The start of the second act begins with her taking an action that is repeated often throughout the story: she runs away. Somehow (and unexplained here), she ends up at Hope House, a shelter for “wayward girls” run by another ex-nun who will become her lover, renamed Clara (a powerful and emotional performance by Simona Caprarrini) for the film. Janine becomes overly possessive of Clara, which causes people in their care to leave, leading to the eventual closing of the house as the government pulls their funding. Yet Janine blames Clara for being bored and suffering from writers block. This leads to running back to her dad’s house (who is remarried to someone who looks a lot like her, and is about the same age), by climbing up the same sheet, still hanging from the window after all these years (and still white)!
Her dad getting on with his life has her running back to Clara (a common theme is going to and leaving her). As the film progresses from this point, Janine decline through mental illness, attempted suicide and excessive behavior begin to take their toll, both spiritually and physically. One of the better lines she says is, “from angel dust we come, and to angel dust we go.”
By the film’s final fifth, her woes with the tax bureau are shown at a point when she’s trying to heal and stay sober. All the proceeds of her music went to the record label and the church, but because of the lack of paperwork; Jeanne was fined US$63,000. This sets her off on an attempt to be with Clara, and yet another binge after that. As the end of both the tale and their lives nears, Janine develops stigmata as she and Clara drift off together.
This is a very aesthetically beautiful piece of cinema. The writing, lighting, acting, and even the editing work well in a piece of pseudo-verities. While being far more map than territory, director Deutsch has made more a piece of art – albeit depressing as all get-out at parts – than a true bio-pic, but that’s okay. This is an art form that is closer to oral tradition than a book, and liberties taken are nothing new. In fact, there are probably more correct pieces here than in the 1966 saccharine telling. I just wonder what Sister Smile would make of a film of her life that has that smile turned upside down.
There are two very interesting documentary shorts included in the special features, both early works by Deutsch in Super 8mm black-and-white, and narrated by him in a calm, soothing voice. Dead People (finished 2005) bring us into the life of Tres Frank Butler, an elderly African-American man from the small town of Ellicott City (Maryland?). He is a hopeless alcoholic who spent the early years of his life being traded to various people outside the family. Shot mostly in 1974, we see and hear Frank hanging out and talking. Most of what he says is captioned, because even Deutsch admits it took years to understand what he was mumbling. Deutsch comes back to Ellicott City in 1985 to attend Frank’s funeral. It’s a lovely portrait of a life that has had unbelievably hard moments, and even though most of what he talks about is his past and death, there is something positive about the man that Deutsch obviously saw and captured.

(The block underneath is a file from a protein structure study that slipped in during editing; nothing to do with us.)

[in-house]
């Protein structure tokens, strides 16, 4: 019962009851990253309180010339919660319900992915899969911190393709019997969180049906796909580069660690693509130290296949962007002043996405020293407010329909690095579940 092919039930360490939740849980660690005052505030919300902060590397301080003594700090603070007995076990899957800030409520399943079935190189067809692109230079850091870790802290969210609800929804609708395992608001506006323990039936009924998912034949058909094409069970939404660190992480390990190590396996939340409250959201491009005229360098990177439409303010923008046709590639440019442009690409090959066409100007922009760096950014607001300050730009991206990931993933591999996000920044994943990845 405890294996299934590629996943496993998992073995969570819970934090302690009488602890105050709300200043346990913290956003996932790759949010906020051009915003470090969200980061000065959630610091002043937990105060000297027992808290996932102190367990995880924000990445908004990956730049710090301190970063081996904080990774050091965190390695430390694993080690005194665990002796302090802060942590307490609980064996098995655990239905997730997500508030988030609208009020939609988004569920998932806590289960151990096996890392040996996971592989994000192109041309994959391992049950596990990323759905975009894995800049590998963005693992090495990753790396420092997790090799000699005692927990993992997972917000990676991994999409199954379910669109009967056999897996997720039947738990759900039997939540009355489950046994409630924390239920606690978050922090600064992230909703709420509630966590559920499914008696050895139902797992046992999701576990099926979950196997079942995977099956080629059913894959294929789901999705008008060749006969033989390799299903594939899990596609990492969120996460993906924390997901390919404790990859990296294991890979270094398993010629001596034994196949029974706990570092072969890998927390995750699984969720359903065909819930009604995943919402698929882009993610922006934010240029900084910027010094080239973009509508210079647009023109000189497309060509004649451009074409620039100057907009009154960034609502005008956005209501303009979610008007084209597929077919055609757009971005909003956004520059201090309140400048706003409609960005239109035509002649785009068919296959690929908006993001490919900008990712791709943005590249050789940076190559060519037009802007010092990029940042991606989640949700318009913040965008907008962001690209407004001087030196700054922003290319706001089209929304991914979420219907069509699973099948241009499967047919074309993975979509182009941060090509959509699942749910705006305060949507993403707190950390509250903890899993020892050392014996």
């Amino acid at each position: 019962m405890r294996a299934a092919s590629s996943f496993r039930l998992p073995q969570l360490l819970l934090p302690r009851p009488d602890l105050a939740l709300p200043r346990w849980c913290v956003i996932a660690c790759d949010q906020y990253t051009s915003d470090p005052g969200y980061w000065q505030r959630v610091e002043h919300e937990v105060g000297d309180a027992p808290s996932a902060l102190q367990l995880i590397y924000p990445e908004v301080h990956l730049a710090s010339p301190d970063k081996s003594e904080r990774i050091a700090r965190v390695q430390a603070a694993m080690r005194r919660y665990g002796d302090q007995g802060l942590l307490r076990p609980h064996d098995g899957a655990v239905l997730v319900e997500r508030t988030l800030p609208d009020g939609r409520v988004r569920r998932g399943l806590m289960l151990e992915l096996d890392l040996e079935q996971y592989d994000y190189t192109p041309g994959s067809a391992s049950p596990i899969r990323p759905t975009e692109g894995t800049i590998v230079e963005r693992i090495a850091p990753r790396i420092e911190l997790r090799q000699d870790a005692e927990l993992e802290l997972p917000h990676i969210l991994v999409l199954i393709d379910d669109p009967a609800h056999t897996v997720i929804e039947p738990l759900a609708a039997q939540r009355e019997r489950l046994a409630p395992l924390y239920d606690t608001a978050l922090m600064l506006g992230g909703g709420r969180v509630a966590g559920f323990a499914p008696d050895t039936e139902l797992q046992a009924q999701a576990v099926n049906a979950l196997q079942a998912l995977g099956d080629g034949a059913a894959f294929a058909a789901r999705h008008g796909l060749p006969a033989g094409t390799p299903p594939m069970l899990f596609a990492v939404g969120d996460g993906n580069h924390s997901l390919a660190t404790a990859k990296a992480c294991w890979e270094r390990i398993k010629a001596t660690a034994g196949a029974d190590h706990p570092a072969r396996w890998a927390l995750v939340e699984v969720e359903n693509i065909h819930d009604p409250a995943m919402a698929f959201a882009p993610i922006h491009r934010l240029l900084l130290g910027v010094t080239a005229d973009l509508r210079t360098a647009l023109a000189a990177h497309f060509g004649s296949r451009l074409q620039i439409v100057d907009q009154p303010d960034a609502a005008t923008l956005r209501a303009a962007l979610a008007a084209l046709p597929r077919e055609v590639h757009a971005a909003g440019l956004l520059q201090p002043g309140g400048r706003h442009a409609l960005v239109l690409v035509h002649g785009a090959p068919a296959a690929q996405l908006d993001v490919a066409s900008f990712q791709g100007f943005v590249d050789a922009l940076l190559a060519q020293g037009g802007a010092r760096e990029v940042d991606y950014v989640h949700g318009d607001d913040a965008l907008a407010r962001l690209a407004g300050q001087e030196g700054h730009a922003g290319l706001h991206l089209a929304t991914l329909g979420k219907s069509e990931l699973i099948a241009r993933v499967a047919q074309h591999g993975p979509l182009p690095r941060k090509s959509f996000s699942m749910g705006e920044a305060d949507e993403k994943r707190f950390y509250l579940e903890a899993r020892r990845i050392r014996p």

The second feature is the 12-minute long Mario Makes a Movie (completed 2004), which was shot in 1987. Back then, Deutsch worked in a school for mentally challenged teens. One of the projects he gave his class was to hand out cameras and let them film whatever they wanted. After an introduction, we meet a troublesome student named Mario, who was perfectly normal until falling out a window as a toddler, and suffering brain damage. Much of what we see from that point on is the footage that Mario shot, with Deutsch describing what Mario was seeing, and stories about him. A lot of it is Brakhage-like (personally I couldn’t tell the difference between Mario’s and Stan’s work), with out of focus close-ups of, well, whatever, including train windows. It’s a sad but engaging snapshot of a life that was irrevocably changed in a moment.